Continuing medical education: Diagnostic and prognostic value of exercise testing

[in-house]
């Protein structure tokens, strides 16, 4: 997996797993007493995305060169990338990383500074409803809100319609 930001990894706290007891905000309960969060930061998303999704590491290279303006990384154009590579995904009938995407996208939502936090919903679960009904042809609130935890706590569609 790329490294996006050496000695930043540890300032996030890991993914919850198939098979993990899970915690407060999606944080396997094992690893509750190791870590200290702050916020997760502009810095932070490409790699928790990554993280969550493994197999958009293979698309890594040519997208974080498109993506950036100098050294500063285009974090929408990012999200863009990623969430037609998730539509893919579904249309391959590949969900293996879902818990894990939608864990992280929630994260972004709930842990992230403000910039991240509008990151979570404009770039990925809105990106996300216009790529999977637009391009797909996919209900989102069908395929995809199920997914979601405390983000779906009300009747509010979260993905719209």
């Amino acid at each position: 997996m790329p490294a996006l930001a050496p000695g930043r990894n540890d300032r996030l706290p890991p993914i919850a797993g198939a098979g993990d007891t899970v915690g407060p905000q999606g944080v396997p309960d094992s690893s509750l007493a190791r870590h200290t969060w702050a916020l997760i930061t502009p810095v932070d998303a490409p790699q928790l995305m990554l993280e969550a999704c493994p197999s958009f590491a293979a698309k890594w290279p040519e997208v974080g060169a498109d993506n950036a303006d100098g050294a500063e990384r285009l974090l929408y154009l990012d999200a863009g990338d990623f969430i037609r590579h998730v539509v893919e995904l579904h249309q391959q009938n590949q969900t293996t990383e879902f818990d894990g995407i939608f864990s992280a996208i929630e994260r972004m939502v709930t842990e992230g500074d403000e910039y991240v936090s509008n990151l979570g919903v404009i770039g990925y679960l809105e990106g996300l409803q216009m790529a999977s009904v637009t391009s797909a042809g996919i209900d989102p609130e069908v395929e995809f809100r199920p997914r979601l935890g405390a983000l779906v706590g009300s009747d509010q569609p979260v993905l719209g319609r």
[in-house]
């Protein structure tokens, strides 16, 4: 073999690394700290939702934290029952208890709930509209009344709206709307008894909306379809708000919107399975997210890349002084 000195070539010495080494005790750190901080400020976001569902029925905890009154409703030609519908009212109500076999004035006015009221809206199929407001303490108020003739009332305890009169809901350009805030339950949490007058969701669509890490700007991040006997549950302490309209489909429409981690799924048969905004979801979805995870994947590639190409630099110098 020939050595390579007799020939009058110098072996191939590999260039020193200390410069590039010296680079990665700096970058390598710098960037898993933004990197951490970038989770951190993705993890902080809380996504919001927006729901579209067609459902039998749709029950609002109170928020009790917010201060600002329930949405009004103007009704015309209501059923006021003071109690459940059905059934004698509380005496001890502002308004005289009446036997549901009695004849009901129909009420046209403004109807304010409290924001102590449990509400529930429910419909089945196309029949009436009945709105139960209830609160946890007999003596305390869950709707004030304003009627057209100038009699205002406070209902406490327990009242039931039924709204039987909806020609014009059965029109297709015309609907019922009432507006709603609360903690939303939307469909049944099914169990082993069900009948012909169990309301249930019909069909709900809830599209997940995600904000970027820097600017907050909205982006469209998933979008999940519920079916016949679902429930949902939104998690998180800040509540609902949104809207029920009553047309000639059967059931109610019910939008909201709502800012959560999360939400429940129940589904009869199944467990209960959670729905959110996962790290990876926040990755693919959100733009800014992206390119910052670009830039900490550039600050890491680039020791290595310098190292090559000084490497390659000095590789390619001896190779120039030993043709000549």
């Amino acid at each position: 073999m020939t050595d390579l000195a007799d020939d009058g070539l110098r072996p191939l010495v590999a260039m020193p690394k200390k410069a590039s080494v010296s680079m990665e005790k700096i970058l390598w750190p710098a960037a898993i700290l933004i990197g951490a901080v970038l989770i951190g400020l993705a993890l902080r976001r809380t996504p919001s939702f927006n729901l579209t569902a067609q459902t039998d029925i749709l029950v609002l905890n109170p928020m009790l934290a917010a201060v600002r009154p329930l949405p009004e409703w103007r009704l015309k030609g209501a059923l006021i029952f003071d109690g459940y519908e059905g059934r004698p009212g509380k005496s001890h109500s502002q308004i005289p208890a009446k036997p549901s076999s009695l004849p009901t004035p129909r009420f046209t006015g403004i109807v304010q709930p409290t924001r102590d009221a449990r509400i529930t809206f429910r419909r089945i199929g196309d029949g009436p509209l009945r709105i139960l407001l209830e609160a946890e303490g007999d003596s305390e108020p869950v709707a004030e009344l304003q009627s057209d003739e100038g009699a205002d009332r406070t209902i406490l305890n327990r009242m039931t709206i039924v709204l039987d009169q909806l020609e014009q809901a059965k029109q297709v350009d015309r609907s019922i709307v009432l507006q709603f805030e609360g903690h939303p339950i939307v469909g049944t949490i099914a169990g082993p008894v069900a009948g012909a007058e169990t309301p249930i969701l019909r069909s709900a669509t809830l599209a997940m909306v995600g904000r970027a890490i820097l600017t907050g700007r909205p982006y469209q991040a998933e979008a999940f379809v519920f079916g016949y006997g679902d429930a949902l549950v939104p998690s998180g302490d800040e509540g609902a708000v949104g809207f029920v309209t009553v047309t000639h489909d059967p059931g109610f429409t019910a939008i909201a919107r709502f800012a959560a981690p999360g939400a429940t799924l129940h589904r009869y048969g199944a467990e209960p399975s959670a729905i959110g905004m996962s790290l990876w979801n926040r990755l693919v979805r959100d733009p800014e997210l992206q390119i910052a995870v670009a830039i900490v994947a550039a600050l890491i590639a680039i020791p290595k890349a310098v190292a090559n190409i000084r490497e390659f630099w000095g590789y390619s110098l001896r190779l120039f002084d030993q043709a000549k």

Exercise testing is useful in evaluating suspected or proven coronary artery disease (CAD) and provides evidence for or against latent myocardial ischemia. The pretest probability of CAD is dependent on sex, age, and symptoms. Exercise testing modifies this probability by increasing it or decreasing it, depending on whether the test is positive or negative. Recording multiple leads both during and after exercise improves sensitivity, specificity, and positive and negative predictive values. Patients with a shorter duration of exercise before developing ST-segment depression, with a greater degree of ST-segment depression, with a lower maximal heart rate during exercise, with exercise-induced down-sloping ST-segment depression, with ST-segment depression persisting after eight minutes into the recovery period, with angina associated with a positive exercise test, and with an abnormal blood pressure response to exercise have more severe CAD. Exercise testing is a useful prognostic indicator of subsequent coronary events in patients with and without evidence of prior myocardial infarction. Low-level treadmill exercise testing within three weeks of an uncomplicated acute myocardial infarction can identify patients at high risk for sudden cardiac death and recurrent myocardial infarction. Exercise testing is also useful in evaluating the effects of drugs, surgical treatment, and exercise programs in patients with CAD. © 1983 The American Burn Association.
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